Wednesday, October 28, 2009


First let me add my congratulations to the OSHA Underground for being named to the LexisNexis Top 25 List of Workplace related blogs. It's great that they got that recognition!

Next, from a commenter:
"Thanks for posting again! I was hoping my comment would elicit a post by about distracted driving as a topic? Apparently it is the #1 killer in the workplace- The US DOT had a summit 2 weeks ago but no one really mentioned it as a workplace issue, I would think this would be an OSHA concern as well?"
As a S&H professional, yes I'm concerned about distracted drivers, the problem is that most of the time, I don't have the jurisdiction to address the problem. Section 4(b)(1) of the OSH Act says:
"(b) (1) Nothing in this Act shall apply to working conditions of employees with respect to which other Federal agencies, and State agencies acting under section 274 of the Atomic Energy Act of 1954, as amended (42 U.S.C. 2021), exercise statutory authority to prescribe or enforce standards or regulations affecting occupational safety or health."
What that means is if another federal agency wants jurisdiction, they get it and we don't. And guess what? The Department of Transportation claims jurisdiction for all roadway safety (and then gives that jurisdiction to state and local authorities). Off public thoroughfares we have jurisdiction, but not on the street and highways. That's too bad for the commuters in California or Boston.

One of the bizarre quirks in Section 4(b)(1) of the OSH Act is that the agency claiming jurisdiction doesn't actually have to do anything to protect employees, they just need to claim jurisdiction. Ask the flight attendants and airline mechanics how well that has worked out for them.

This is a lot different than workplace violence, where we usually do have jurisdiction, but hide from it (that's a separate rant).


  1. It even gets worse when a trucker runs over someone at a factory at the loading dock.

  2. The forthcoming "Hope and Change" program from the new adminstration will address your employee driving safety issues! (Hee Hee)

  3. So who claims jurisdiction over road/highway construction crews -- DOT or OSHA? What if the crew is working in the right of way only and not on the road?

  4. I think OSHA should regulate driving in general and make companies buy 747's to fly their employees around. Have you seen the statistics on how much safer flying is than driving.

    Your chances of being involved in an aircraft accident are about 1 in 11 million compared to your chances of being killed in an automobile accident are 1 in 5000.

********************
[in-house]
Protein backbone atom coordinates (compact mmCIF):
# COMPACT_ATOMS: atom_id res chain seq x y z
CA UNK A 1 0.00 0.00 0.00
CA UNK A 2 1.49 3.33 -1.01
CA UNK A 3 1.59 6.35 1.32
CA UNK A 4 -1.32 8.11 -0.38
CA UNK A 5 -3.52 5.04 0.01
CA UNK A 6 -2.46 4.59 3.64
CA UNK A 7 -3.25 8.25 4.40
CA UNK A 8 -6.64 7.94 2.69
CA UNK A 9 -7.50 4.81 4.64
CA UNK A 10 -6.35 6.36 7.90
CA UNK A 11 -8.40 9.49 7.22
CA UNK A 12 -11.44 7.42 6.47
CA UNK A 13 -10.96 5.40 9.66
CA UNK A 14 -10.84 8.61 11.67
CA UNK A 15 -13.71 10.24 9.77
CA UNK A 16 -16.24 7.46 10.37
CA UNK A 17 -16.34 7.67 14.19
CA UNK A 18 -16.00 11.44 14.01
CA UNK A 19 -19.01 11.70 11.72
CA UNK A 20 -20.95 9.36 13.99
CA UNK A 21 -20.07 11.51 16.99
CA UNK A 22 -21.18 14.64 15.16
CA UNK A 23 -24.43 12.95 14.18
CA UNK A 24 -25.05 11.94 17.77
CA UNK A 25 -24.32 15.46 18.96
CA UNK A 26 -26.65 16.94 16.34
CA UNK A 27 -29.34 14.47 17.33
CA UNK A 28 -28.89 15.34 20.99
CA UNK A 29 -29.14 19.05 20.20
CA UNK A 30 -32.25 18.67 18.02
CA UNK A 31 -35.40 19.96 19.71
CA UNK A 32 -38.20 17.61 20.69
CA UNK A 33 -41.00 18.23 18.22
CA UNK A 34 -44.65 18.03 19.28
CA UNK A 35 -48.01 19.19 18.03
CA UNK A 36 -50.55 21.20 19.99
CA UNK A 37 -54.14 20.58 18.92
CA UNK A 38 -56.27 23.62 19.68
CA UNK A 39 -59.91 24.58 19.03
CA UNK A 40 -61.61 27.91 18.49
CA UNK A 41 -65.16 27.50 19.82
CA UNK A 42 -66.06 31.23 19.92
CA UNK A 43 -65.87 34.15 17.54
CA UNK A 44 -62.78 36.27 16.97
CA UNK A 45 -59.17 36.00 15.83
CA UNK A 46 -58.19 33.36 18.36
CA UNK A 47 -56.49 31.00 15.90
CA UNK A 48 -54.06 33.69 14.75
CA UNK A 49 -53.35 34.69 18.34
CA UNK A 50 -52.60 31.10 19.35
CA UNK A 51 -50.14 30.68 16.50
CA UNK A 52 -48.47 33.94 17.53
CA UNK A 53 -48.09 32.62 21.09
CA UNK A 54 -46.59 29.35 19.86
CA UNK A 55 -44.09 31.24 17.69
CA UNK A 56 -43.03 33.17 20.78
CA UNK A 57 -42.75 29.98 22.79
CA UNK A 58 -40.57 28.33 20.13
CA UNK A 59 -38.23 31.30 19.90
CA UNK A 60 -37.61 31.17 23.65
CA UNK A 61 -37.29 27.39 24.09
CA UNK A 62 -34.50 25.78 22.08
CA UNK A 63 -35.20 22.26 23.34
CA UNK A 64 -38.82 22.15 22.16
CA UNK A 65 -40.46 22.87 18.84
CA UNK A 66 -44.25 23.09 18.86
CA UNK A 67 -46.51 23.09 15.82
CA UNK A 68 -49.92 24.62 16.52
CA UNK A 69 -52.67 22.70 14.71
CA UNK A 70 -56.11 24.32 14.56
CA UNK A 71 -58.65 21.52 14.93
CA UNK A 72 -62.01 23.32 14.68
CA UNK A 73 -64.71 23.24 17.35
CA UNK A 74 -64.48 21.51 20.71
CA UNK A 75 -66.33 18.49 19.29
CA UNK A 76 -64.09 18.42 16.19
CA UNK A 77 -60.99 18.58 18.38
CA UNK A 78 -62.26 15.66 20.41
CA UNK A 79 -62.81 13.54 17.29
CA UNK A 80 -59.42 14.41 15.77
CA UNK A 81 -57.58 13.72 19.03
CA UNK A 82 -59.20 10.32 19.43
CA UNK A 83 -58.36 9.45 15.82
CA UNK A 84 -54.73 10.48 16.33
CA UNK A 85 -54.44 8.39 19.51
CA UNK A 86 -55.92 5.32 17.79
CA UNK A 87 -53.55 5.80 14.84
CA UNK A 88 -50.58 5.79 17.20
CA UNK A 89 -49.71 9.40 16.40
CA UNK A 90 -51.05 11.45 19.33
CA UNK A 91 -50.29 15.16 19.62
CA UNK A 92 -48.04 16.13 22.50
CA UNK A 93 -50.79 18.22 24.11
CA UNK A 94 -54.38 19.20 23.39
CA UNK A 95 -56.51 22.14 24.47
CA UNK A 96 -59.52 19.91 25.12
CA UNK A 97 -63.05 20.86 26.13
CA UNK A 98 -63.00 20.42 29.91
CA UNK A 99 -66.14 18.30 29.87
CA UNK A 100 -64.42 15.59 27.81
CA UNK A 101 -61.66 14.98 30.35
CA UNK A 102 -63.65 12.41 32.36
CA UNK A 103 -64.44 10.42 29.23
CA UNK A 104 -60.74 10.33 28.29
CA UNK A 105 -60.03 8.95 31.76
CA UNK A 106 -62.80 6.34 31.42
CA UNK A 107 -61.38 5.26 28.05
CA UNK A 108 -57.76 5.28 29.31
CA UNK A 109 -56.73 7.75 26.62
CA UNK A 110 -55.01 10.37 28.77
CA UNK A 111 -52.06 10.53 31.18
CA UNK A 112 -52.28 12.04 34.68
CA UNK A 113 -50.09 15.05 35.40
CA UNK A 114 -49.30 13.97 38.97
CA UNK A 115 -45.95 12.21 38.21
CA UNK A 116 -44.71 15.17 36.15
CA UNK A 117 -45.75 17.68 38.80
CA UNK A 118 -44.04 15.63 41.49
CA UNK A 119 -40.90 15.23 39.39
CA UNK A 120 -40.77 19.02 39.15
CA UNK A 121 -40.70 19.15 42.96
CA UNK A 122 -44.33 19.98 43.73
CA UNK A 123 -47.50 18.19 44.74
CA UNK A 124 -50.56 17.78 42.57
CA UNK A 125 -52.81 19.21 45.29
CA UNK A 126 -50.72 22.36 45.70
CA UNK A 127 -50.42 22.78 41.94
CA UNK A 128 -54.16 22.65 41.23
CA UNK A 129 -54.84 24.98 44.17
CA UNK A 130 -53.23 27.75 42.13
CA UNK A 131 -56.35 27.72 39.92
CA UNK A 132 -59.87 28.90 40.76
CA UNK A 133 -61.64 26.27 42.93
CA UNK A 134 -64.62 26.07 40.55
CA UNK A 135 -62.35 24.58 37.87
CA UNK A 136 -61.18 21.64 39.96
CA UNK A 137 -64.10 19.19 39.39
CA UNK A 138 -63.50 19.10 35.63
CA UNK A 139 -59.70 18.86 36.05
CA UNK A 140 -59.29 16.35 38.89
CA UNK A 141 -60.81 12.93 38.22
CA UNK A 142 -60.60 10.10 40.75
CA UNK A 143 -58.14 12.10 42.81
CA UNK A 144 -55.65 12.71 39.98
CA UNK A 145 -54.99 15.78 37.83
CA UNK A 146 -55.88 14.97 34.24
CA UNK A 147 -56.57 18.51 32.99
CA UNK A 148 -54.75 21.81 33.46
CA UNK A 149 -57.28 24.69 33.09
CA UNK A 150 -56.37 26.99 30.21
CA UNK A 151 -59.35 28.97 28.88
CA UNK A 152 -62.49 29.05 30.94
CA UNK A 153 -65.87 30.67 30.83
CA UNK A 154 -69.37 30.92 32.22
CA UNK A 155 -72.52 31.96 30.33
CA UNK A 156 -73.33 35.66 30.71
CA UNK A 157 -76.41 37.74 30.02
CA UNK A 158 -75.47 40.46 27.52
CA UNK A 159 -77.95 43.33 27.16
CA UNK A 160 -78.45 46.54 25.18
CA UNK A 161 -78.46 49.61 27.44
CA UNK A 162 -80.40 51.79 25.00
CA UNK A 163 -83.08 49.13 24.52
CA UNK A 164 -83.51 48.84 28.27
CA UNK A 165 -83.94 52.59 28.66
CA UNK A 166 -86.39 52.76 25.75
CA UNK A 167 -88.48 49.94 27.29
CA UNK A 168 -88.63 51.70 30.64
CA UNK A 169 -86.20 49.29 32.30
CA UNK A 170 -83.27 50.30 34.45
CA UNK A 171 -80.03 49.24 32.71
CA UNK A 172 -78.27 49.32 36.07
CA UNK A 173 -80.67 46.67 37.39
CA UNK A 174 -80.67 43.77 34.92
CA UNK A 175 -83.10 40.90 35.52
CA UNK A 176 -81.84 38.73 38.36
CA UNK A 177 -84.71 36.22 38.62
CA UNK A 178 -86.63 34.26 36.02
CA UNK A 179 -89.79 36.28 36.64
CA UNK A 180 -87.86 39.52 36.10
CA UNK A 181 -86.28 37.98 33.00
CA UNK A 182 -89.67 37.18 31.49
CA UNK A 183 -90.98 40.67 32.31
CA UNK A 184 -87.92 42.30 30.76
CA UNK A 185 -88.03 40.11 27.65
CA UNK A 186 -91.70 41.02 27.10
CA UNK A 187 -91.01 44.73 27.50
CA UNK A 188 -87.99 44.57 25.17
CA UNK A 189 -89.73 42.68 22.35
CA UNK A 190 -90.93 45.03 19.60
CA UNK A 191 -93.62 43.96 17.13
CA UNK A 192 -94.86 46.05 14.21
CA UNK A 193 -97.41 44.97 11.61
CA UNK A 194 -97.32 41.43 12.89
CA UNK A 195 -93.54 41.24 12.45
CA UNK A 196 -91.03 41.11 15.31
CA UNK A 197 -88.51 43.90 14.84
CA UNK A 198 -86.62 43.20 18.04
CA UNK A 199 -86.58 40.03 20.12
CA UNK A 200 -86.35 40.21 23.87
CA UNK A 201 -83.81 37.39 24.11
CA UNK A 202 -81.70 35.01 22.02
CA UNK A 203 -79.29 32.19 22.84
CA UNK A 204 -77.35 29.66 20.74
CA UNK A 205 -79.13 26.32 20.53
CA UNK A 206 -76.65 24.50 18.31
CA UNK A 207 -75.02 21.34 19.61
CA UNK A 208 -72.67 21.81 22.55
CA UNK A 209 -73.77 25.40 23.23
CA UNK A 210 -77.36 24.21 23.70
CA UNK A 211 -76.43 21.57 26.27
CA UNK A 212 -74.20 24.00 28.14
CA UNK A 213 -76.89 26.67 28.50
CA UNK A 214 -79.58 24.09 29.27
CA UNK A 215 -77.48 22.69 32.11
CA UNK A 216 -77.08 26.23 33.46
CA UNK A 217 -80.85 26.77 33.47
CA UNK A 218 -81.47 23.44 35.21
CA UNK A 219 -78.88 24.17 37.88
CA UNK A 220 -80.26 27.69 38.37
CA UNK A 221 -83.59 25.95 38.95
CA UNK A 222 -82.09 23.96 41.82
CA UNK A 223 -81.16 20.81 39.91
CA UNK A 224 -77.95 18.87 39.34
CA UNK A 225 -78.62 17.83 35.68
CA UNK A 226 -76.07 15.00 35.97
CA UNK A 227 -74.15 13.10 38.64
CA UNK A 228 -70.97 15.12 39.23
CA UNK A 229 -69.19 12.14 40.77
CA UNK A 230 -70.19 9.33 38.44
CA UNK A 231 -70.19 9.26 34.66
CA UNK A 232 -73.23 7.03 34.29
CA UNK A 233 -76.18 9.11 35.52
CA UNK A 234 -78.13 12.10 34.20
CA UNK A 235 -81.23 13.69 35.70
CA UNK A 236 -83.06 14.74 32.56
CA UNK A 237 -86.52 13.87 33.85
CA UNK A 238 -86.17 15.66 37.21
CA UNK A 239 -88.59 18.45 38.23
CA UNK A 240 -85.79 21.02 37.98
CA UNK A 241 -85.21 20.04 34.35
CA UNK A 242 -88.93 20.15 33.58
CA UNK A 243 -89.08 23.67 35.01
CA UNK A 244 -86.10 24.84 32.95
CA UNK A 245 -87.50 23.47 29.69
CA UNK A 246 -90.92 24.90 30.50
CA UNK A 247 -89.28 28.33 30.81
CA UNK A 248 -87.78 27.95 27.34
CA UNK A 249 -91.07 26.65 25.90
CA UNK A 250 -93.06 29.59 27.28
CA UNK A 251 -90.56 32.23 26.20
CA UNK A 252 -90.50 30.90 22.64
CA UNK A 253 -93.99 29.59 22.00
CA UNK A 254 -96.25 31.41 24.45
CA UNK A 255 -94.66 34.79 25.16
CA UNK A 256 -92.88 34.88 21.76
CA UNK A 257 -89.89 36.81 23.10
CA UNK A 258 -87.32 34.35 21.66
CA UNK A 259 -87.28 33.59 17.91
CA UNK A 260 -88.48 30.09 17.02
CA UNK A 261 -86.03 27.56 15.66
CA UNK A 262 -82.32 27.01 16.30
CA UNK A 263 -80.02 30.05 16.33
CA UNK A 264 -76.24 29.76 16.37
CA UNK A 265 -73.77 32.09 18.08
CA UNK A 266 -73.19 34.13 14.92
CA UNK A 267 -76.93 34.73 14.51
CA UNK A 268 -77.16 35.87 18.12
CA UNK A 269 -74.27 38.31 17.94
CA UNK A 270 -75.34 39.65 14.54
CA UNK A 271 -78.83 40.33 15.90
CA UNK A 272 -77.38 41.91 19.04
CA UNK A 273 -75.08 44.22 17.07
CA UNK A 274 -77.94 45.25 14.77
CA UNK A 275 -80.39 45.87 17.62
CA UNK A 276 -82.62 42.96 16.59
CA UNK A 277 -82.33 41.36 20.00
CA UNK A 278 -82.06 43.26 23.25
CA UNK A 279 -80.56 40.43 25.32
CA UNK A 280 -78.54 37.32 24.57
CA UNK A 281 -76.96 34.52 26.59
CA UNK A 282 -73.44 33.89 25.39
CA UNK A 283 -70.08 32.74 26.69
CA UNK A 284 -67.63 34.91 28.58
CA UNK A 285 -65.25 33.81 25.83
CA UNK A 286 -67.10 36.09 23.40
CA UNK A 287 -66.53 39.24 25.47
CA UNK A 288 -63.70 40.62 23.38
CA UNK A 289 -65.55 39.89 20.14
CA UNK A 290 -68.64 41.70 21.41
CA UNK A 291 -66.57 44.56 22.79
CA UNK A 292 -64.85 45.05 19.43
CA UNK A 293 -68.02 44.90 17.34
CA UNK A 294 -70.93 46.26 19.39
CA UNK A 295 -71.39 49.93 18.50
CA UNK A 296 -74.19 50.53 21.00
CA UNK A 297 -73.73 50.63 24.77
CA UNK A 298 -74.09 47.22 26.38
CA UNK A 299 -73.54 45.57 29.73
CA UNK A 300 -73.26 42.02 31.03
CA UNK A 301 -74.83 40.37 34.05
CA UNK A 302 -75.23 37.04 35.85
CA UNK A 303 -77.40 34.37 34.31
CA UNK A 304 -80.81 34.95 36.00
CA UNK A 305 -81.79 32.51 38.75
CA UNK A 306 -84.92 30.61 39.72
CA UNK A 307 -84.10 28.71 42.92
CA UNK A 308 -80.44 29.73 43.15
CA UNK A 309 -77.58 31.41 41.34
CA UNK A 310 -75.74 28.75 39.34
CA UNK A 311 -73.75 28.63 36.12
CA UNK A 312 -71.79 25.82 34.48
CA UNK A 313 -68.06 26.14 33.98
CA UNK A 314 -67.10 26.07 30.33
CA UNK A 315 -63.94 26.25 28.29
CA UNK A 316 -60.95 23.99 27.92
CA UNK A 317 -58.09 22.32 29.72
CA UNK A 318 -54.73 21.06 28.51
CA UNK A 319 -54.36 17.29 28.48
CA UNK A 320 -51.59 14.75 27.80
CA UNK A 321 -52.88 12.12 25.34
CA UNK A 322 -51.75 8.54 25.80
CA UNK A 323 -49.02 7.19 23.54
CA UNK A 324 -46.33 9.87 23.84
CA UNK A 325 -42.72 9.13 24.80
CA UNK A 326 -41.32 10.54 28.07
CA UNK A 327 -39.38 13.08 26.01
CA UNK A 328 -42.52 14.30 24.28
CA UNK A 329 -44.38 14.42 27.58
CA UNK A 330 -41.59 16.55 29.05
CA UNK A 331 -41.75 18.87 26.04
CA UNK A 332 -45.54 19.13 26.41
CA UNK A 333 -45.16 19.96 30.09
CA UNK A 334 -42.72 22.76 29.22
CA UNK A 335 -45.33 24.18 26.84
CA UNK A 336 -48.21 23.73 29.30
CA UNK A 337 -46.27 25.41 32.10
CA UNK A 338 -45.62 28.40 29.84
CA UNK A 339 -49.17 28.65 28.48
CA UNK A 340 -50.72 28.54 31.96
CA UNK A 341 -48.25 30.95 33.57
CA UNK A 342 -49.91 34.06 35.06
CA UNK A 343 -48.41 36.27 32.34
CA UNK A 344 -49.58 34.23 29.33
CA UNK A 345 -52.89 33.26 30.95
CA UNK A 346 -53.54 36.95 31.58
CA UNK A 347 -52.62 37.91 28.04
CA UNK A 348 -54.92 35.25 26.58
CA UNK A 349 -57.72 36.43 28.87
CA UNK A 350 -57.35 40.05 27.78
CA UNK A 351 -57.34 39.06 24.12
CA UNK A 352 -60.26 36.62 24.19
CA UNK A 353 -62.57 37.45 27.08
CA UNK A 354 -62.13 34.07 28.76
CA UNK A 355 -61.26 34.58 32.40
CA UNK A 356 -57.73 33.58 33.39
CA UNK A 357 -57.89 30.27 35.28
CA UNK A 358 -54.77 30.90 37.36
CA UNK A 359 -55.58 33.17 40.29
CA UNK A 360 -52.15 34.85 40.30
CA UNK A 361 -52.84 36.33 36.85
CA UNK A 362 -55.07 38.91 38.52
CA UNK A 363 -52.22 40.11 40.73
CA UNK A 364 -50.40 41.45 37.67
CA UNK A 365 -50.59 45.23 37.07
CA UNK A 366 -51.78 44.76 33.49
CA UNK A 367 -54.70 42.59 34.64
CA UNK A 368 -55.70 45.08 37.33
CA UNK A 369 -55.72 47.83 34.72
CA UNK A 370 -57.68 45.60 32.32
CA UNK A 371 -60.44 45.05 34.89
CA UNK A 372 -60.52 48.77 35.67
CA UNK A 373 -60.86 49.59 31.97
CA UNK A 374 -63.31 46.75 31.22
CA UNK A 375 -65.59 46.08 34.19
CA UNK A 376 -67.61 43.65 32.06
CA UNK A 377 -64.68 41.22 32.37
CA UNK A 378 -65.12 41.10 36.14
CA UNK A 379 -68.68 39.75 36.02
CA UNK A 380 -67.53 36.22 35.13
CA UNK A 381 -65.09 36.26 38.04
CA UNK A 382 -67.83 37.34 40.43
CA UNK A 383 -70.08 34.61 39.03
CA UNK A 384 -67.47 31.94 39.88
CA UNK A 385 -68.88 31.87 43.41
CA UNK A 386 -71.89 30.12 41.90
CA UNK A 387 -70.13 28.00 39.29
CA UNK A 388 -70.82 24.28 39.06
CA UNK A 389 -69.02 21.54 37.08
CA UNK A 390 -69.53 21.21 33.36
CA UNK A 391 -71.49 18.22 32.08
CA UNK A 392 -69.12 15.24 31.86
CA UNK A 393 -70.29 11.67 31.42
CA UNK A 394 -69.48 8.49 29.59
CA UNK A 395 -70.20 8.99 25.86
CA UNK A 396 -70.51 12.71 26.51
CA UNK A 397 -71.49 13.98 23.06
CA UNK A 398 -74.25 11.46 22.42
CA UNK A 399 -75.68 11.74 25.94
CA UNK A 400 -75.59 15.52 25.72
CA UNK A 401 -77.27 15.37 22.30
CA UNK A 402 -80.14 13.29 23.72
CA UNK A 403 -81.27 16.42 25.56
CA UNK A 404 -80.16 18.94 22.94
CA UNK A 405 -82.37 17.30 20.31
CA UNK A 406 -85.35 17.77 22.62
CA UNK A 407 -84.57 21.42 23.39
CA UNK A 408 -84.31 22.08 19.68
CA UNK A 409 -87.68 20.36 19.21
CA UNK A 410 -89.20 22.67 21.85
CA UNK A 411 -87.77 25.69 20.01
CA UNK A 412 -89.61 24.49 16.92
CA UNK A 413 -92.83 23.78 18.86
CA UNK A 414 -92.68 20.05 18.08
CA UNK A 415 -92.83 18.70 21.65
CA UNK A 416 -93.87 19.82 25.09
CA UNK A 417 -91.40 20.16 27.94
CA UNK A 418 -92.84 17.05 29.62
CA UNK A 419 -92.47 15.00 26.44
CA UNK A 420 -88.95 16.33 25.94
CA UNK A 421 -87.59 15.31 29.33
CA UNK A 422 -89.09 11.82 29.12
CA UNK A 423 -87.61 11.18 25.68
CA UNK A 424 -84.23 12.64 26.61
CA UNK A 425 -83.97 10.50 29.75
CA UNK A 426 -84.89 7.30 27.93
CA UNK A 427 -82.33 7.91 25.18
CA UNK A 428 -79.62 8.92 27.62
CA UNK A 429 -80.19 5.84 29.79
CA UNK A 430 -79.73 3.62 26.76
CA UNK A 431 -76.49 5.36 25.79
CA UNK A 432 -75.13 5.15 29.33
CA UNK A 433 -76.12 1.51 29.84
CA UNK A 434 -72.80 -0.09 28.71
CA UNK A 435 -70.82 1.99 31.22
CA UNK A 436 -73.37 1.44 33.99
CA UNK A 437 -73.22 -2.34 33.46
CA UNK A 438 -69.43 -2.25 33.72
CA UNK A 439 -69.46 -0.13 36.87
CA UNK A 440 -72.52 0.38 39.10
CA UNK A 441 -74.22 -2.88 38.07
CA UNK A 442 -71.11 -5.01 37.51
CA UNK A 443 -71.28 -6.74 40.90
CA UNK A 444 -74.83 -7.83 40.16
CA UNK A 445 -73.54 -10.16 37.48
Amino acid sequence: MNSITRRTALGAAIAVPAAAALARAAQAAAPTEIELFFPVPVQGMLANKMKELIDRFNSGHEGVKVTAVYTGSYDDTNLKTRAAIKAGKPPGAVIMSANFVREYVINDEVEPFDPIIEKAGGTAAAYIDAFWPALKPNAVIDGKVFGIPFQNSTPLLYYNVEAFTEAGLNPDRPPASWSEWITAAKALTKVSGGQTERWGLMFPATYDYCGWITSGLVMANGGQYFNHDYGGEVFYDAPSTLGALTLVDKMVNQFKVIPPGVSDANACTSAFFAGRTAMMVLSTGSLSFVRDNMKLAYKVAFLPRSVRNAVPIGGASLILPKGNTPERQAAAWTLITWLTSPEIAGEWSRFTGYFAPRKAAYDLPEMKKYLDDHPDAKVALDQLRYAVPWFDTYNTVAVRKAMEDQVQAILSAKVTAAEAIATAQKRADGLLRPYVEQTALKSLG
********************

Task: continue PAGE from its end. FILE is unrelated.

So, how can OSHA justify letting a company use a piece of machinery that is so inherently dangerous?

    Business - sending them out like lambs to slaughter.

    Air travel is the way of the future - let's move forward already.

  5. RT: Mostly road construction is OSHA's, the post was more about drivers on highways.

    Funny Jesse, very funny.

  6. Well I don't want to be rude. I appreciate the information that I take from sites like this one, OSHAunderground, John Astad, etc., but I would love to have an intelligent, philosophical conversation with someone on the inside who is not scared to talk about why the lines are drawn where they are drawn.

    If you take the sarcastic tone out of my post above there is a good philosophical question in there. As a small business person, these are the things that keep me up at night. How am I going to afford to stay in compliance with OSHA as technology and information speed to the sound of light. I feel that the government, the FEDS, OSHA, whatever, are out-pacing business. And then there are things like this post that made some gears move in my head.

    So throw me a bone - I appreciate you and this site. HONESTLY!

    How can OSHA justify making a company re-tool to $60-70-80,000 fork trucks (for example) and still drive cars, when the car is more dangerous than the fork truck (both quantitatively and qualitatively)?

    If you get time I'd love to hear your thoughts.


  7. Thanks for the Congrats Abel on the OSHA Underground, being named to the LexisNexis Top 25 List of Workplace related blogs.

    As of Friday the OSHA Underground no longer exists on blogspot. I haven't heard form Kane since she last posted in August. So I have no idea why it closed down.

    Keep up the great work here. Thanks

  8. Jesse, I love philosophical discussions, so I would be more than happy to have one with you.

    Before we get too far into it though, let me ask you a question, have you ever had an OSHA inspection? I'm not asking for your company name or location or anything like that, I just want to know your experiences with OSHA.

  9. I have, indeed, been through an OSHA inspection.